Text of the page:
While 2016 brought its share of heartbreaking news stories, it was also a year when parents stepped up to tell their stories, fight for their children, and help the world heal.
This year, we saw a mother take bullets for her son during a mass shooting, and a pair of friends partner with a neurosurgeon in Aleppo, Syria, to bring awareness to horrific conditions there. We saw a mother peacefully take a stand for her son's future, and learned of one dad's fight to rehabilitate his autistic son.
Here are 7 parents who gave us hope during a year when, at times, the world seemed hopeless.
1. Ieshia Evans
Evans, the mother of a 5-year-old boy, went to Baton Rouge, Louisiana to protest the death of Alton Sterling, where she was arrested by members of the Louisiana State Police. In a striking photo, Evans was captured standing peacefully in a flowing dress — a stark contrast to the police officers' riot gear.
Evans went to Baton Rouge to join the protests "because she wanted to look her son in the eyes to tell him she fought for his freedom and rights," a friend named R. Alex Haynes wrote on Facebook. "And yes, she is everything you see in this photo and so much more."
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2. AliceAnn Meyer
When AliceAnn Meyer’s son, Jameson, was born with a rare genetic disorder that prevented his head and face from developing correctly, the San Antonio, Texas, mom started a blog to keep family and friends informed of his condition.
When she learned that a photo from her blog, Jameson’s Journey, had been turned into a cruel Internet meme, Meyer began fighting back, reporting every version of the photo she could find, and writing a touching blog post about her experience.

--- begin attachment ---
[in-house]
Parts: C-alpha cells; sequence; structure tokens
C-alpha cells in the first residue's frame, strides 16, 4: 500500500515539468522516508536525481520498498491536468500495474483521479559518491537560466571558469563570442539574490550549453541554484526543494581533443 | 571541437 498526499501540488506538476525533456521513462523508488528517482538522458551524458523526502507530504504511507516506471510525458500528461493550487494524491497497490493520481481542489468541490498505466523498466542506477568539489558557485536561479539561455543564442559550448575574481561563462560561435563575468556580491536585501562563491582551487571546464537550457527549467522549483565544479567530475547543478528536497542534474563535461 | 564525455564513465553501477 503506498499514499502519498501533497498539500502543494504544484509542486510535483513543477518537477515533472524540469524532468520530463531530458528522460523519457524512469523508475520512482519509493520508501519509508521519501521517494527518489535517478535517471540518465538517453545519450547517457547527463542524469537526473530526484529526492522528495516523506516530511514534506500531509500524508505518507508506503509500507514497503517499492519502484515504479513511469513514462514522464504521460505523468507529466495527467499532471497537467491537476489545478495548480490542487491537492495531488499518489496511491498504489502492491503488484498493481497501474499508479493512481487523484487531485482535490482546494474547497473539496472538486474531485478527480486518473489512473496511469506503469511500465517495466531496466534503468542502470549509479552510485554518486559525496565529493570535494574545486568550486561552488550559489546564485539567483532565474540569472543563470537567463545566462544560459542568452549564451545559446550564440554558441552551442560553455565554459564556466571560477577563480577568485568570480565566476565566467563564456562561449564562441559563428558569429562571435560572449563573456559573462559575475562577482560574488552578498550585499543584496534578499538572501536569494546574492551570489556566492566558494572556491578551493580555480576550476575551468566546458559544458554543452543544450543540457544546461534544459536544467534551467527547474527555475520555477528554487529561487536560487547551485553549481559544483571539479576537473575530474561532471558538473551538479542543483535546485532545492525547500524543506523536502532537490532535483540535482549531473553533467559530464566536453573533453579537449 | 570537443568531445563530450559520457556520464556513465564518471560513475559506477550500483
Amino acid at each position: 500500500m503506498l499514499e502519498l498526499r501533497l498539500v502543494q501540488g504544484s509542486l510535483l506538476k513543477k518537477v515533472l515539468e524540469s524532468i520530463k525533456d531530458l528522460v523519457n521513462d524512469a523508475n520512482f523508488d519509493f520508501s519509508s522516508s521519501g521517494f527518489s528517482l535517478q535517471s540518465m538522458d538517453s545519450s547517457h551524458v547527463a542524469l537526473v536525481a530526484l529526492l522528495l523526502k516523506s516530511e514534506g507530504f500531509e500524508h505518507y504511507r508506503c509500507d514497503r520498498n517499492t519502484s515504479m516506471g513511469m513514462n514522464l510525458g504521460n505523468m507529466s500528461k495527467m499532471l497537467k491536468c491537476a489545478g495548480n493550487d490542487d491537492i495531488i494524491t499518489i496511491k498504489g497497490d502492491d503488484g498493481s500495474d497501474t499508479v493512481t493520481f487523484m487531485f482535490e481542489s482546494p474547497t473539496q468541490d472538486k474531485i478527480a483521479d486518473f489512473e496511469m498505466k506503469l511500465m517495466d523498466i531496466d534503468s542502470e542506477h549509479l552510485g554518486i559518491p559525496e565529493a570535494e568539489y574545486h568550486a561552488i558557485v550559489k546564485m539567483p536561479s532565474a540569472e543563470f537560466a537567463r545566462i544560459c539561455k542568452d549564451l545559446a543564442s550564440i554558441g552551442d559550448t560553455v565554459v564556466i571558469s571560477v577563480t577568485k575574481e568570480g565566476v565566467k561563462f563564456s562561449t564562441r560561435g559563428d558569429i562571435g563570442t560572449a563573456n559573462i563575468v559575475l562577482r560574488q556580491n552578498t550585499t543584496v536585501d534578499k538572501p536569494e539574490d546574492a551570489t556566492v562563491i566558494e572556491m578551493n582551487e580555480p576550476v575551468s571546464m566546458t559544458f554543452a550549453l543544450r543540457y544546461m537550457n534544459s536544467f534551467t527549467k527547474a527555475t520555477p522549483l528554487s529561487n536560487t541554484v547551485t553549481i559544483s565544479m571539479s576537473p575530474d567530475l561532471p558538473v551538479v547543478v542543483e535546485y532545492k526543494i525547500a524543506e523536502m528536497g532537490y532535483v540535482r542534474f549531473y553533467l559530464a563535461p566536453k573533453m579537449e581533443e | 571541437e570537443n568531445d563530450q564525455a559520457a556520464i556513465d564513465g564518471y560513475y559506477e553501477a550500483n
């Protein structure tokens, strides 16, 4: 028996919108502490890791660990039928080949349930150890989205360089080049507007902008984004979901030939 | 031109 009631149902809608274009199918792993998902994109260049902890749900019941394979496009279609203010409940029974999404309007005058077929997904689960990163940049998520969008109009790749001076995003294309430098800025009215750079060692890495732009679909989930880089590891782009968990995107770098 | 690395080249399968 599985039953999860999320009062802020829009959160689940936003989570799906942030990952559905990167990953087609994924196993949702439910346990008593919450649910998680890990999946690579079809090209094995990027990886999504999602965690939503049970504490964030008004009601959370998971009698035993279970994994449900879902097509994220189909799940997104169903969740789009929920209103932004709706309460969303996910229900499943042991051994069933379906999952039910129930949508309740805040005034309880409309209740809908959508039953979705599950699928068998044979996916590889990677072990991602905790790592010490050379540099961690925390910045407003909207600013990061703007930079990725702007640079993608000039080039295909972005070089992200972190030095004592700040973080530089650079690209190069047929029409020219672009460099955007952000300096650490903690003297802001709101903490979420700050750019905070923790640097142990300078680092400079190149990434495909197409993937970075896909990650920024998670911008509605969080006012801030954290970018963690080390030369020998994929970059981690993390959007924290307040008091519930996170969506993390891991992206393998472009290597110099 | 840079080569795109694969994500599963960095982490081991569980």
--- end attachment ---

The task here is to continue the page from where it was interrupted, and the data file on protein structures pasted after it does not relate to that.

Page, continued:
Meyer and her husband, Frank, have continued to fight back against the meme — which compares Jameson to a pug — by becoming advocates for bringing an end to internet bullying and unauthorized use of personal photos.
"It struck a chord with me when (someone who posted the meme) told me that the photo was not even a real person — that it was a photo-shopped image," Meyer told TODAY. "I just thought this was a great opportunity to educate people…there is a person behind that photo. He is very real, as are so many other kids.”
3. Brenda McCool
McCool, a cancer survivor and the mother of 11 children, reportedly put herself in the path of bullets headed toward her son during the mass shooting at Pulse night club in Orlando, Florida in June. In saving her 21-year-old son, Isaiah Henderson's, life, McCool lost her own life in the shooting.
Author and LGBTQ advocate Jessica Herthel called McCool's parenting style "inspiring" in an interview with TODAY.
"Brenda saved her son’s life when she laid her body over his and traded his death for her own," she said. "But based on what we know about LGBT youth who grow up in unsupportive homes, it’s safe to say that Brenda saved her son’s life years earlier as well."
4. Lexi Behrndt
After Lexi Behrndt’s infant son, Charlie, died due to complications from a congenital heart defect at just six months old, the Gainesville, Florida mom started a movement to help other grieving parents express their emotions and begin to heal.